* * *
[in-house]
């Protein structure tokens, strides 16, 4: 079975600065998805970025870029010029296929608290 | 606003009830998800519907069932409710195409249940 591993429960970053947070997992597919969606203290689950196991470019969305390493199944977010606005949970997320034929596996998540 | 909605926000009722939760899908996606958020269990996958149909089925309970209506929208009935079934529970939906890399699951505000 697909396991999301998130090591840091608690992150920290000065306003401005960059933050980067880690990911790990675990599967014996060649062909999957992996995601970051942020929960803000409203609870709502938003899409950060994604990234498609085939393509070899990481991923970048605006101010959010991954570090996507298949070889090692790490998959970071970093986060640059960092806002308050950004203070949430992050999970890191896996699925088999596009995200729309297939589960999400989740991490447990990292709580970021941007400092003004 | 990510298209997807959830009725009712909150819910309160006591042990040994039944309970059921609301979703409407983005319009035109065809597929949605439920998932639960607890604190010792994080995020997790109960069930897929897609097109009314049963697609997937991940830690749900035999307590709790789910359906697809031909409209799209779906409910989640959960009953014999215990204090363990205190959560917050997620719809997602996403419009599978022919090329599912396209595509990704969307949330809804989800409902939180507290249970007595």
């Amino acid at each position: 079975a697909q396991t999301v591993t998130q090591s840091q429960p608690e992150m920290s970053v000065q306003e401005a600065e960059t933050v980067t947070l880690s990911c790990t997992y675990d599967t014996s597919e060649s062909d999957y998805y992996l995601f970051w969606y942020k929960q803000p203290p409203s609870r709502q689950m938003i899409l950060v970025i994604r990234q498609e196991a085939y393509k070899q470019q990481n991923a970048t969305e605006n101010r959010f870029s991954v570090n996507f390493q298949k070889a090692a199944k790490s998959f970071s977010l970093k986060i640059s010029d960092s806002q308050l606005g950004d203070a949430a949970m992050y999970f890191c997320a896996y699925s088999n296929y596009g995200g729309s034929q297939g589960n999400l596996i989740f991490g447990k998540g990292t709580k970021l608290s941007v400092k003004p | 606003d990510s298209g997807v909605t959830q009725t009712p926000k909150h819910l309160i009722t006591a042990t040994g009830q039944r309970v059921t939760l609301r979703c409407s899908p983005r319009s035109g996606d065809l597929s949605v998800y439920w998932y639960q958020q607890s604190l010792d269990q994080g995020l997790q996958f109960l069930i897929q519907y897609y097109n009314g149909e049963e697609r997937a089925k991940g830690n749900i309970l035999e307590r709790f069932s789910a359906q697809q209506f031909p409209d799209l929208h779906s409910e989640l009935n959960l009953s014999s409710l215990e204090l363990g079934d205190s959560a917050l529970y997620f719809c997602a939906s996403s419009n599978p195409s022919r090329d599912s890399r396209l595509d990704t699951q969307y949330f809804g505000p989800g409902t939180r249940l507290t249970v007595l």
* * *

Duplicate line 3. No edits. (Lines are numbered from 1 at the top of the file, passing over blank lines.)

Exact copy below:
């Amino acid at each position: 079975a697909q396991t999301v591993t998130q090591s840091q429960p608690e992150m920290s970053v000065q306003e401005a600065e960059t933050v980067t947070l880690s990911c790990t997992y675990d599967t014996s597919e060649s062909d999957y998805y992996l995601f970051w969606y942020k929960q803000p203290p409203s609870r709502q689950m938003i899409l950060v970025i994604r990234q498609e196991a085939y393509k070899q470019q990481n991923a970048t969305e605006n101010r959010f870029s991954v570090n996507f390493q298949k070889a090692a199944k790490s998959f970071s977010l970093k986060i640059s010029d960092s806002q308050l606005g950004d203070a949430a949970m992050y999970f890191c997320a896996y699925s088999n296929y596009g995200g729309s034929q297939g589960n999400l596996i989740f991490g447990k998540g990292t709580k970021l608290s941007v400092k003004p | 606003d990510s298209g997807v909605t959830q009725t009712p926000k909150h819910l309160i009722t006591a042990t040994g009830q039944r309970v059921t939760l609301r979703c409407s899908p983005r319009s035109g996606d065809l597929s949605v998800y439920w998932y639960q958020q607890s604190l010792d269990q994080g995020l997790q996958f109960l069930i897929q519907y897609y097109n009314g149909e049963e697609r997937a089925k991940g830690n749900i309970l035999e307590r709790f069932s789910a359906q697809q209506f031909p409209d799209l929208h779906s409910e989640l009935n959960l009953s014999s409710l215990e204090l363990g079934d205190s959560a917050l529970y997620f719809c997602a939906s996403s419009n599978p195409s022919r090329d599912s890399r396209l595509d990704t699951q969307y949330f809804g505000p989800g409902t939180r249940l507290t249970v007595l």